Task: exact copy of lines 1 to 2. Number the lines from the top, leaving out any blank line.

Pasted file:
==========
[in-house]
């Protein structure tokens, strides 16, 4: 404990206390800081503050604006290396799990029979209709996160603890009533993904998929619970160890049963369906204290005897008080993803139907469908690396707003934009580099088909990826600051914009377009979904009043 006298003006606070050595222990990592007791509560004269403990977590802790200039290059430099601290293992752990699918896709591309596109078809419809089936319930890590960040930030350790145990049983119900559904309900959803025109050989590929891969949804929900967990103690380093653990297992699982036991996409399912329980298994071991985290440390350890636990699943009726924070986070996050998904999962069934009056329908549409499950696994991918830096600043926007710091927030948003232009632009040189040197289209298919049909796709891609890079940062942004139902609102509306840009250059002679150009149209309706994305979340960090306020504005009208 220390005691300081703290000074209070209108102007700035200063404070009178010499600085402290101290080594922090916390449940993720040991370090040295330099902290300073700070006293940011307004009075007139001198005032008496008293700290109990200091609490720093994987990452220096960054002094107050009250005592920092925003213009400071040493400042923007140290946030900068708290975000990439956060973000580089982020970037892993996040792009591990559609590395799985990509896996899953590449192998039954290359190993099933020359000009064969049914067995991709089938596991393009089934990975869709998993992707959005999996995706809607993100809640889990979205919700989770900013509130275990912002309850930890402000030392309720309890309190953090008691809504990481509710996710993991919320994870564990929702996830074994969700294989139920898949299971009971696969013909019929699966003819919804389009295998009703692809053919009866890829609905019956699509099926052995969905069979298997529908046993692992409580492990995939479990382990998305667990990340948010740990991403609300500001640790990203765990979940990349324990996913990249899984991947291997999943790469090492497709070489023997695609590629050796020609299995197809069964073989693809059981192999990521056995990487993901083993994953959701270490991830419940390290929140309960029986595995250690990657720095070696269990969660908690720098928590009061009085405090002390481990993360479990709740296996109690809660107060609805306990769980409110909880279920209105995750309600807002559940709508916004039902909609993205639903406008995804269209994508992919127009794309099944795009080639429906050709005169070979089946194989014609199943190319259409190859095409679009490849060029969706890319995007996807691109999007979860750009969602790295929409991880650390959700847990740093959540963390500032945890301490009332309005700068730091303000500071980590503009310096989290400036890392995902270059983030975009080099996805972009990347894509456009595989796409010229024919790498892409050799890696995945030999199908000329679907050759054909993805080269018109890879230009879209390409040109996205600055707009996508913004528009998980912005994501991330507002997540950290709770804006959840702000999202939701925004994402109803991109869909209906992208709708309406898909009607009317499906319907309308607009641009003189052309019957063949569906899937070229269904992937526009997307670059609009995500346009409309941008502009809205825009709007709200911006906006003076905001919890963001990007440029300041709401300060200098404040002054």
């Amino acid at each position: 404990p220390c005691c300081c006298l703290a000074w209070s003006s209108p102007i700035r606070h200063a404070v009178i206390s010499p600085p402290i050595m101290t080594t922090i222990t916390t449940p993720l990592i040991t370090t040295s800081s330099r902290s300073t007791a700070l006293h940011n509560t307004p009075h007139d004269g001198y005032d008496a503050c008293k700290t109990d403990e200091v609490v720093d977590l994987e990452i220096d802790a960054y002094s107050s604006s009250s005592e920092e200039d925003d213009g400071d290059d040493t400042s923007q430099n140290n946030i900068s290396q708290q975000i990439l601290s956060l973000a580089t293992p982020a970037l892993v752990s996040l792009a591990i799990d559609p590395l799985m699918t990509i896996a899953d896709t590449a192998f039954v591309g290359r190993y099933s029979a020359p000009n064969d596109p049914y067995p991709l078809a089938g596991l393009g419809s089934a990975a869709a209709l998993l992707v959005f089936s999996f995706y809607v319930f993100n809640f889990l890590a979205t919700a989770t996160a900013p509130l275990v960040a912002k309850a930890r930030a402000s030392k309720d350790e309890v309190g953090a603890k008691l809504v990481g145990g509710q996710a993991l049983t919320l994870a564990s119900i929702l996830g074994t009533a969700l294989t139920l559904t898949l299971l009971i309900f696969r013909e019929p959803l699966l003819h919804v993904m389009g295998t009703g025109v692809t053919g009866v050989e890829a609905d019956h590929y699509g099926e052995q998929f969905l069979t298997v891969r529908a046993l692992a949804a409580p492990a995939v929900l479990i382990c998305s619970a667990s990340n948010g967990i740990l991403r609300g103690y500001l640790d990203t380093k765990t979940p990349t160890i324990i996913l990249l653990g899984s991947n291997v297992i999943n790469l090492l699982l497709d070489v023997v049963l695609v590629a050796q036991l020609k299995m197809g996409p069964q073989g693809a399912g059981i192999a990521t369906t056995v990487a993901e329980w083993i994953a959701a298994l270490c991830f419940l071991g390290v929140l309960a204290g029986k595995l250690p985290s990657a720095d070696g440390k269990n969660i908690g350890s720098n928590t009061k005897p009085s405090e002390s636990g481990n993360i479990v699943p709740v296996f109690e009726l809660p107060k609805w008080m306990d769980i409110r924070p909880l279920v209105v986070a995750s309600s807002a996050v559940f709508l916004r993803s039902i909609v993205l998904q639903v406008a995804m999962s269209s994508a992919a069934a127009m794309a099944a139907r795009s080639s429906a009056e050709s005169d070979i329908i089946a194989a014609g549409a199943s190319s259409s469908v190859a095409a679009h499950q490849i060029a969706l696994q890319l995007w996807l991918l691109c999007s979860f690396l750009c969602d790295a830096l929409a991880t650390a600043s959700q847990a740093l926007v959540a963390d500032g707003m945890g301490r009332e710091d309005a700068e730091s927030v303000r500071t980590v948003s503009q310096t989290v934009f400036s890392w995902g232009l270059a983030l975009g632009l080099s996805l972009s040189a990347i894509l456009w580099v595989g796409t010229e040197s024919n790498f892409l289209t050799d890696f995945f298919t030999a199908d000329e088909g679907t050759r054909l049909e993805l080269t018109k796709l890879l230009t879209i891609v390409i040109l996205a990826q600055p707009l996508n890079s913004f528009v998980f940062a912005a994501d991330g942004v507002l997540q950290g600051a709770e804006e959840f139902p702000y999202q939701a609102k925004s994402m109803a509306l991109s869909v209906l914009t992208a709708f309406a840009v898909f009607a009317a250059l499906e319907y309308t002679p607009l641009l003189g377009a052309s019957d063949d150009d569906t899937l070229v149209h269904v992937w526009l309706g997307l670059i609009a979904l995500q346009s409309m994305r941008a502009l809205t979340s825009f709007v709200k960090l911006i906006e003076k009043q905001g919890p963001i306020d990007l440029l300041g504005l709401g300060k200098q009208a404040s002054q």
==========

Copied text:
[in-house]
């Protein structure tokens, strides 16, 4: 404990206390800081503050604006290396799990029979209709996160603890009533993904998929619970160890049963369906204290005897008080993803139907469908690396707003934009580099088909990826600051914009377009979904009043 006298003006606070050595222990990592007791509560004269403990977590802790200039290059430099601290293992752990699918896709591309596109078809419809089936319930890590960040930030350790145990049983119900559904309900959803025109050989590929891969949804929900967990103690380093653990297992699982036991996409399912329980298994071991985290440390350890636990699943009726924070986070996050998904999962069934009056329908549409499950696994991918830096600043926007710091927030948003232009632009040189040197289209298919049909796709891609890079940062942004139902609102509306840009250059002679150009149209309706994305979340960090306020504005009208 220390005691300081703290000074209070209108102007700035200063404070009178010499600085402290101290080594922090916390449940993720040991370090040295330099902290300073700070006293940011307004009075007139001198005032008496008293700290109990200091609490720093994987990452220096960054002094107050009250005592920092925003213009400071040493400042923007140290946030900068708290975000990439956060973000580089982020970037892993996040792009591990559609590395799985990509896996899953590449192998039954290359190993099933020359000009064969049914067995991709089938596991393009089934990975869709998993992707959005999996995706809607993100809640889990979205919700989770900013509130275990912002309850930890402000030392309720309890309190953090008691809504990481509710996710993991919320994870564990929702996830074994969700294989139920898949299971009971696969013909019929699966003819919804389009295998009703692809053919009866890829609905019956699509099926052995969905069979298997529908046993692992409580492990995939479990382990998305667990990340948010740990991403609300500001640790990203765990979940990349324990996913990249899984991947291997999943790469090492497709070489023997695609590629050796020609299995197809069964073989693809059981192999990521056995990487993901083993994953959701270490991830419940390290929140309960029986595995250690990657720095070696269990969660908690720098928590009061009085405090002390481990993360479990709740296996109690809660107060609805306990769980409110909880279920209105995750309600807002559940709508916004039902909609993205639903406008995804269209994508992919127009794309099944795009080639429906050709005169070979089946194989014609199943190319259409190859095409679009490849060029969706890319995007996807691109999007979860750009969602790295929409991880650390959700847990740093959540963390500032945890301490009332309005700068730091303000500071980590503009310096989290400036890392995902270059983030975009080099996805972009990347894509456009595989796409010229024919790498892409050799890696995945030999199908000329679907050759054909993805080269018109890879230009879209390409040109996205600055707009996508913004528009998980912005994501991330507002997540950290709770804006959840702000999202939701925004994402109803991109869909209906992208709708309406898909009607009317499906319907309308607009641009003189052309019957063949569906899937070229269904992937526009997307670059609009995500346009409309941008502009809205825009709007709200911006906006003076905001919890963001990007440029300041709401300060200098404040002054």